React, JSX, and CoffeeScript

February 11, 2014

React is neat. It's a reimagining of how your DOM relates to your app state that dramatically simplifies code without being an enormous framework*. It also breaks a rule that I've never cared for, where your templates are supposed to be separate from your code.

In React's world, each component (re-)renders its entire virtual DOM on any state change; React then manages updating the on-page DOM based on what changed. This means the rendering code only needs to model the static state of a component, rather than poking around in the DOM to transition between states.

To facilitate this rendering, React includes an optional library/tool called JSX that lets you inline HTML into your render function. The translation is relatively simple. This code:

render: function() {
  return <p><a href="foo">bar</a></p>;

becomes, post-translation, the not-keyboard-friendly but not hard to understand:

render: function() {
  return React.DOM.p(null, React.DOM.a({href:"foo"}, 'bar'));

In words, the tag becomes a function call, the attributes become an object passed as the first argument, and the contents of the tag are further parameters to the function.

The nice thing about interleaving code and DOM is that you can use all the normal JavaScript functionality in your template. Here's another example from the React docs with an embedded

return (
    { {
      return <li key={}>{result.text}</li>;

CoffeeScript instead of JSX

If you're using CoffeeScript, your source code isn't JavaScript to begin with. But turns out that CoffeeScript's flexible syntax makes it relatively painless to use the underlying API directly.

Start with shortening the DOM alias and writing more or less the same code as above. Also note that you don't need to explicitly return as the last statement in a function is implictly returned, and that the function literal syntax for argumentless function is just a bare ->:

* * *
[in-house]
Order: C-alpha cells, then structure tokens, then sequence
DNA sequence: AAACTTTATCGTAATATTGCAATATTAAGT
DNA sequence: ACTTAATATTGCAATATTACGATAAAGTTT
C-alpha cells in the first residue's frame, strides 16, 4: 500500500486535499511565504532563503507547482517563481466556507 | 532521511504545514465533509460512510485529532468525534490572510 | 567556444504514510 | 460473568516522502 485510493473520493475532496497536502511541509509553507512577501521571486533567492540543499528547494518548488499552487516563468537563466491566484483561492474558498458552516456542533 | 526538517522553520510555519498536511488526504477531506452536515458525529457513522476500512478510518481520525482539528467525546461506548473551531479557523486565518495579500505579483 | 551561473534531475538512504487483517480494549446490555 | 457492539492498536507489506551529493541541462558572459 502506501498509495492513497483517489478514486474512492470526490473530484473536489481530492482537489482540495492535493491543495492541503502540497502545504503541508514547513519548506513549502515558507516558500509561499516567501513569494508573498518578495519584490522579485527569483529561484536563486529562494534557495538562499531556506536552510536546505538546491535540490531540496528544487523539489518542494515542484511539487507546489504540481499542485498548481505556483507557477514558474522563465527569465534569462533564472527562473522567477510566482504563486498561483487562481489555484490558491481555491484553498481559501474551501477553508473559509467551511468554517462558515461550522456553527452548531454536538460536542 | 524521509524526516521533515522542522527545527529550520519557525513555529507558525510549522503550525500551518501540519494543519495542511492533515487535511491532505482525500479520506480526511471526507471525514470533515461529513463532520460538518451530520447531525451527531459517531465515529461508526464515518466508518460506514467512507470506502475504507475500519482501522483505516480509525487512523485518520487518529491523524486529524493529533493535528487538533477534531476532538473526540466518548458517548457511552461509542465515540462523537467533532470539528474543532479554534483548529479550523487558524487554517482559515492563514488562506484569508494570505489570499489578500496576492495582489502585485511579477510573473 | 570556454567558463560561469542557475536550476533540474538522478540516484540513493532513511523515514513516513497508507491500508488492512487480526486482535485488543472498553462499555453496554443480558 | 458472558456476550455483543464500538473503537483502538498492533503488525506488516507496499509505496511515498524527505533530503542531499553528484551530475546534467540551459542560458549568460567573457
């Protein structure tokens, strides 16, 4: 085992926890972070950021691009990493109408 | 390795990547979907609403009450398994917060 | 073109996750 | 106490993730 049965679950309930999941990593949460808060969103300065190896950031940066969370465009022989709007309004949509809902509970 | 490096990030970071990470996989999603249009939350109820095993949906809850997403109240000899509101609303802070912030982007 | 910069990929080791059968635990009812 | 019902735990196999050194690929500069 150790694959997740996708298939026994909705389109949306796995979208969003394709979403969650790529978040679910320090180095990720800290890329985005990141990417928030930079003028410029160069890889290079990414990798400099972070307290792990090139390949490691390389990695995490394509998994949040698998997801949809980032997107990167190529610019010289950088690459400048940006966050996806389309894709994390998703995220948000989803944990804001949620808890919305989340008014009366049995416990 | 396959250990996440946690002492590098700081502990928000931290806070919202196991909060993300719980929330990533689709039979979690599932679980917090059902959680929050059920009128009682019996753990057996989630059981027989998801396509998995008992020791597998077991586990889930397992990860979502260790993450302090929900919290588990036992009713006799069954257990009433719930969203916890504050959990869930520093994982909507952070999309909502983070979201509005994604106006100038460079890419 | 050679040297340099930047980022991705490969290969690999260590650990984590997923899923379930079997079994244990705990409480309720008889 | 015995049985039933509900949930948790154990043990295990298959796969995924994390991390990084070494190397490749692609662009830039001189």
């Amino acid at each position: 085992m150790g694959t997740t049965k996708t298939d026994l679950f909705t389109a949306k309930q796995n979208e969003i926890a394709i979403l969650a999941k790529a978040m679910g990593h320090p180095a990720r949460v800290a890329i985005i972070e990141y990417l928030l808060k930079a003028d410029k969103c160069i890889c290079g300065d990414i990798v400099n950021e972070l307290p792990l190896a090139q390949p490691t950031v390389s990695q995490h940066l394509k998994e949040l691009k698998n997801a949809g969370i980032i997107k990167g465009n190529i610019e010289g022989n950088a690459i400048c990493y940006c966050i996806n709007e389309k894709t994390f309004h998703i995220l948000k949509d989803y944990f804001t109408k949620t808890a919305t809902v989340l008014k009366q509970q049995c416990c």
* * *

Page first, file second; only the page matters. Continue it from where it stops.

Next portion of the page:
R = React.DOM
# ...

render: ->
  R.p(null, R.a({href:'foo'}, 'bar'))

But you can do better. First, CoffeeScript knows to insert the curlies on an object literal because of the embedded colon.

  R.p(null, R.a(href:'foo', 'bar'))

And then you can remove the parens by splitting across lines. When providing args to a function, a comma+newline+indent continues the argument list. Much like Python, the visual layout follows the semantic nesting.

  R.p null,
    R.a href:'foo', 'bar'

In fact, beyond the first argument, the trailing commas are optional when you have newlines. Here's the same thing again with two links inside the <p>:

  R.p null,
    R.a href:'foo', 'bar'  # note omitted comma here
    R.a href:'foo2', rel:'nofollow', 'second link'

CoffeeScript also makes every statement into an expression, which is a familiar feeling coming from functional programming. It means you can use statement-like keywords like if and for on the right hand side of an equals sign, or even within a block of code like the above.

Here's a translation of the (7-line) <ol> example from above.

R.ol null,
  for result in @results, result.text

There is one final feature of CoffeScript that I find myself using, which is an alternative syntax for object literals. For example, suppose in the above example the "key" attribute needs to be computed from some more complicated expression:

R.ol null,
  for result, index in @results
    resultKey = doSomeLookup(result, index) key:resultKey, result.text

The simplification is that, within a curly-braced object literal, entries without a colon use the variable name as the key. The above could be equivalently written:

R.ol null,
  for result, index in @results
    key = doSomeLookup(result, index) {key}, result.text

This is particularly useful when the attributes you want to set have meaningful names — key is pretty vague, but if you construct an href and a className variable it's pretty clear where they are going to be used. These can be mixed with normal key-value pairs, too, like:

href = ...
className = ... {href, className, rel:'nofollow'}, ...

Putting it all together, here's a larger example, part of an implementation of an "inline edit" widget. To the user, this widget is some text with a "change" button to its right, where clicking on "change" swaps the line of text out for an edit field positioned in the same place, allowing the user to make a change to the value directly. (Like how it works in a spreadsheet.) The first branch of the if is the widget's initial state; the @edit function flips on the @state.editing flag.

render: ->
  if not @state.editing
    R.div null,
      ' '  # space between text and button
      R.span className:'link-button mini-button', onClick:@edit, 'change'
    R.div style:{position:'relative'},
        style:{position:'absolute', top:-16, left:-7}
        type:'text', ref:'text', defaultValue:@props.text
        onKeyUp:@onKey, onBlur:@finishEdit

To get a feel for these rules, you can just experiment and look at the generated JavaScript. Or you can go to and click the "Try CoffeeScript" tab, where you can enter nonsense expressions there just to experiment with the syntax.

* Though I do wish it was smaller. I wish I could cut all the support for old IE bits and the event handling abstractions.